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Philippe Lopez

a limited-area model with increasing resolution. Quart. J. Roy. Meteor. Soc. , 131 , 2293 – 2312 . Gregory , D. , and P. R. Rowntree , 1990 : A mass flux convection scheme with representation of cloud ensemble characteristics and stability-dependent closure. Mon. Wea. Rev. , 118 , 1483 – 1506 . Grell , G. A. , 1993 : Prognostic evaluation of assumptions used by cumulus parameterizations. Mon. Wea. Rev. , 121 , 746 – 787 . Hollingsworth , A. , and P. Lönnberg , 1986

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Peter M. Norris and Arlindo M. da Silva

overprediction of low cloud fraction in winter high latitudes by both the climate run and the analysis, and the somewhat more complicated comparison between climate run, analysis, and data in the Tropics. The overall poor performance of the model both in climate mode and even more so in assimilation mode was the motivation for our efforts to assimilate observational cloud fraction data into the GEOS-4 DAS. b. Overview and design of the cloud parameter estimation system From the beginning we attempted to

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Ronald M. Errico, Peter Bauer, and Jean-François Mahfouf

fields evaluated for particular regions and pressure surfaces. At least one forecast center includes metrics obtained using adjoints of the assimilation and forecast model systems ( Langland and Baker 2004 ). In as complex a computational environment as data assimilation, methods such as the latter are necessary for sorting and making sense of the vast sets of information that can be produced. Forecasts, particularly at day 5, are often used rather than examination of analyses themselves because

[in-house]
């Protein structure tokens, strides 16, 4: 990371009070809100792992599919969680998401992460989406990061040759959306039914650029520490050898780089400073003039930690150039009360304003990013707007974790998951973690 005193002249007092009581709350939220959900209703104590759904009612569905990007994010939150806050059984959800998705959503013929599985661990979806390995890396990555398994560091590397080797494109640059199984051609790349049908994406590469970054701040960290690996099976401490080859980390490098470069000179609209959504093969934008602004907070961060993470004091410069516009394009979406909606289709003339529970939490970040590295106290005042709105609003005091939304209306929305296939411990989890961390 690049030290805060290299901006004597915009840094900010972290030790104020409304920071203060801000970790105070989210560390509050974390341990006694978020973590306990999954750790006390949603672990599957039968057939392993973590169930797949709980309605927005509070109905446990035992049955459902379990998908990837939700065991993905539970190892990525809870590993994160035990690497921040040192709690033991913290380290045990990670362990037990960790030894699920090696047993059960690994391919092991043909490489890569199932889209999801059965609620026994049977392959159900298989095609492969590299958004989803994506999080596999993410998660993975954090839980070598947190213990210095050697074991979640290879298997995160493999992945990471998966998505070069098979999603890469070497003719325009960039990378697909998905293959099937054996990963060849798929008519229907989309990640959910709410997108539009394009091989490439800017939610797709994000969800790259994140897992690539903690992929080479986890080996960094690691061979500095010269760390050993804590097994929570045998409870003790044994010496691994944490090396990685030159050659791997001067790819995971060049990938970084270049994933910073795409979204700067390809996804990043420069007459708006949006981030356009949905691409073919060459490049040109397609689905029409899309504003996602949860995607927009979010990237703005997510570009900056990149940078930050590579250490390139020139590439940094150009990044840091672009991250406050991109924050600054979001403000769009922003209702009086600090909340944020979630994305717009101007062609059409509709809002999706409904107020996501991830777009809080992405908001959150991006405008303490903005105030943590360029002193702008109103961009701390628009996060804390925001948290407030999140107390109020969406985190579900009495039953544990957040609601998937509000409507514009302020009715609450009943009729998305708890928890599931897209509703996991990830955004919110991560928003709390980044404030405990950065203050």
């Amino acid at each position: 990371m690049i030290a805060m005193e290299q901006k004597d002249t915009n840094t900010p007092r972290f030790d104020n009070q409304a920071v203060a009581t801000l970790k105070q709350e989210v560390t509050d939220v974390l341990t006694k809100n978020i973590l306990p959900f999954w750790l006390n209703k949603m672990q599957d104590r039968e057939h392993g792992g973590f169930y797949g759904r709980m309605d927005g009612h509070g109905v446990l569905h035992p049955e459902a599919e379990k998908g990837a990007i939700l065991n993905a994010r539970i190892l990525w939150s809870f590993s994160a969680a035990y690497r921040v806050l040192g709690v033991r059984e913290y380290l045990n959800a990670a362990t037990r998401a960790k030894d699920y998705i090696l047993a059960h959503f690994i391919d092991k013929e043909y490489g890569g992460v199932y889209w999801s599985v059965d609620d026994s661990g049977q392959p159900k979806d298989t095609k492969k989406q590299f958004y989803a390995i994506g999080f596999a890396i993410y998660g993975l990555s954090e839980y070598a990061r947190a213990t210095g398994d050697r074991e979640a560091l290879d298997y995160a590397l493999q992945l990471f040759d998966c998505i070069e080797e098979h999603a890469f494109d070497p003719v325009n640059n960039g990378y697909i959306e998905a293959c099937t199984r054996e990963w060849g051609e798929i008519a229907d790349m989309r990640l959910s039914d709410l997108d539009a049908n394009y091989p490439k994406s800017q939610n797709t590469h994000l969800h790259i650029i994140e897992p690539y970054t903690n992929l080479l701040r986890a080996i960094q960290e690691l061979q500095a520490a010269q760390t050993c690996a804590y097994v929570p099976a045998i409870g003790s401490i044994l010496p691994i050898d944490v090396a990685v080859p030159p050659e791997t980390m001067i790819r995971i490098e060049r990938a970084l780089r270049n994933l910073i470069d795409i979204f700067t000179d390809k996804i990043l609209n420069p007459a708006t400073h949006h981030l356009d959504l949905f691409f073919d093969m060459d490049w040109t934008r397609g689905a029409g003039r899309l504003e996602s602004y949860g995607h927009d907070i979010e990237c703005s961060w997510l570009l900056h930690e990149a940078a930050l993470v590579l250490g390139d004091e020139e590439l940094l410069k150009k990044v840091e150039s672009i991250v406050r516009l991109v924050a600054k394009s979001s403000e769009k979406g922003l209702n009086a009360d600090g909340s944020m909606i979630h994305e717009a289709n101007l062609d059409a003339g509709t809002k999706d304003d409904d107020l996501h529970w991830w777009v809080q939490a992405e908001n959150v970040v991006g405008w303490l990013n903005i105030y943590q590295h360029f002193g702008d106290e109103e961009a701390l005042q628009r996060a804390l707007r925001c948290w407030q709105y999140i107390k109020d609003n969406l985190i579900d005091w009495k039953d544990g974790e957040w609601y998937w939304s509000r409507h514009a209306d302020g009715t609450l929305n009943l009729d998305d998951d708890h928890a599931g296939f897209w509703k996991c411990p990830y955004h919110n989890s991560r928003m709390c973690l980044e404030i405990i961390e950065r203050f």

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Graeme L. Stephens and Christian D. Kummerow

useful first step to any application of such data, including the assimilation of data into local-scale, regional, or global models. The following two sections provide a general background for discussion of satellite observing systems and provide the context for the rest of the paper. Section 3 provides the common framework used to critique the different methods. Sections 4 and 5 then critiques a selection of more popular cloud and precipitation methods. The intent is not to provide an

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Qing Yue, K. N. Liou, S. C. Ou, B. H. Kahn, P. Yang, and G. G. Mace

1. Introduction Satellite data assimilation in numerical weather prediction models requires an efficient and accurate radiative transfer model for the computation of radiances and Jacobians. Present thermal infrared radiative transfer models for satellite data assimilation have been developed primarily for clear conditions (i.e., pure absorbing atmospheres). However, many studies have found that a great majority of satellite observations is “contaminated” by clouds. For example, Saunders (2000